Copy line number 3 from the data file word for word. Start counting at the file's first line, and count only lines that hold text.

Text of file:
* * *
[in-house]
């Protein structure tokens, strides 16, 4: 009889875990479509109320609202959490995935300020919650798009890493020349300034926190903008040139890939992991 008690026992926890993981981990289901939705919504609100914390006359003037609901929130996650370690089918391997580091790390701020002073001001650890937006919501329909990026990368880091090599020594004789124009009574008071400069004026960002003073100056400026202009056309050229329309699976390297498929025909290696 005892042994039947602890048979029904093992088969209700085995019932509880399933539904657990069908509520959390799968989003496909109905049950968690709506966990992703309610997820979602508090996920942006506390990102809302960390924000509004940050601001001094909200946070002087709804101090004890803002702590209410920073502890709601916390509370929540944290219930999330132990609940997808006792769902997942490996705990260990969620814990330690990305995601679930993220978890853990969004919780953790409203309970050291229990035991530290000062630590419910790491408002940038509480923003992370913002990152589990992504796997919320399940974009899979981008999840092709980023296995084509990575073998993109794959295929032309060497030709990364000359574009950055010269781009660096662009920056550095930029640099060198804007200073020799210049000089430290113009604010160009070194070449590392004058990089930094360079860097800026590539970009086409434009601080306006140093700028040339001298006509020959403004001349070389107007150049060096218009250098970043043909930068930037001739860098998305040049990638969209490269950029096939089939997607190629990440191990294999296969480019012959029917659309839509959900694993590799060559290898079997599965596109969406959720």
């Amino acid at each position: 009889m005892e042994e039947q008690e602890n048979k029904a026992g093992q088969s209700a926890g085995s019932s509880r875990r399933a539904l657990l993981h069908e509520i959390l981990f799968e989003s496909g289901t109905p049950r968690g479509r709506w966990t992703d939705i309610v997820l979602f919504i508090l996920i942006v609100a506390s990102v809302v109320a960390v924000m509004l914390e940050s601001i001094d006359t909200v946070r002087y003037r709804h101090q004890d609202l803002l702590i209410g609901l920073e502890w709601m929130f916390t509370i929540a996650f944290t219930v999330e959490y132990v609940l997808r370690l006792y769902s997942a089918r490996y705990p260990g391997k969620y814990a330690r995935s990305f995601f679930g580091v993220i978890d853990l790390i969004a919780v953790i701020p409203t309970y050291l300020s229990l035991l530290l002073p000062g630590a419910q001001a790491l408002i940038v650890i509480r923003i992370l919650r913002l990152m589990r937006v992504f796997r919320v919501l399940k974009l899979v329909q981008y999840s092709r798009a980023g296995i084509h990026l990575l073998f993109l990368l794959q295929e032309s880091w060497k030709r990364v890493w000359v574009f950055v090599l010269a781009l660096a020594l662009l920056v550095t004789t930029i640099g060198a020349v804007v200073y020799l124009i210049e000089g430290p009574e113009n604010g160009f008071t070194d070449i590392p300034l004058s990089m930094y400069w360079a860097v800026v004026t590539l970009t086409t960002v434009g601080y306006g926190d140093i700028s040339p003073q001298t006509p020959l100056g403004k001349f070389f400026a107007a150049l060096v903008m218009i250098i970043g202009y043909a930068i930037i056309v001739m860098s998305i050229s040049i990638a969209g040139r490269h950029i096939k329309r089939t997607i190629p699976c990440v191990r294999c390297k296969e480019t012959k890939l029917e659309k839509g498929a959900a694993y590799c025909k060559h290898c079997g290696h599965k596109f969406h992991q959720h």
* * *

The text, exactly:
């Amino acid at each position: 009889m005892e042994e039947q008690e602890n048979k029904a026992g093992q088969s209700a926890g085995s019932s509880r875990r399933a539904l657990l993981h069908e509520i959390l981990f799968e989003s496909g289901t109905p049950r968690g479509r709506w966990t992703d939705i309610v997820l979602f919504i508090l996920i942006v609100a506390s990102v809302v109320a960390v924000m509004l914390e940050s601001i001094d006359t909200v946070r002087y003037r709804h101090q004890d609202l803002l702590i209410g609901l920073e502890w709601m929130f916390t509370i929540a996650f944290t219930v999330e959490y132990v609940l997808r370690l006792y769902s997942a089918r490996y705990p260990g391997k969620y814990a330690r995935s990305f995601f679930g580091v993220i978890d853990l790390i969004a919780v953790i701020p409203t309970y050291l300020s229990l035991l530290l002073p000062g630590a419910q001001a790491l408002i940038v650890i509480r923003i992370l919650r913002l990152m589990r937006v992504f796997r919320v919501l399940k974009l899979v329909q981008y999840s092709r798009a980023g296995i084509h990026l990575l073998f993109l990368l794959q295929e032309s880091w060497k030709r990364v890493w000359v574009f950055v090599l010269a781009l660096a020594l662009l920056v550095t004789t930029i640099g060198a020349v804007v200073y020799l124009i210049e000089g430290p009574e113009n604010g160009f008071t070194d070449i590392p300034l004058s990089m930094y400069w360079a860097v800026v004026t590539l970009t086409t960002v434009g601080y306006g926190d140093i700028s040339p003073q001298t006509p020959l100056g403004k001349f070389f400026a107007a150049l060096v903008m218009i250098i970043g202009y043909a930068i930037i056309v001739m860098s998305i050229s040049i990638a969209g040139r490269h950029i096939k329309r089939t997607i190629p699976c990440v191990r294999c390297k296969e480019t012959k890939l029917e659309k839509g498929a959900a694993y590799c025909k060559h290898c079997g290696h599965k596109f969406h992991q959720h």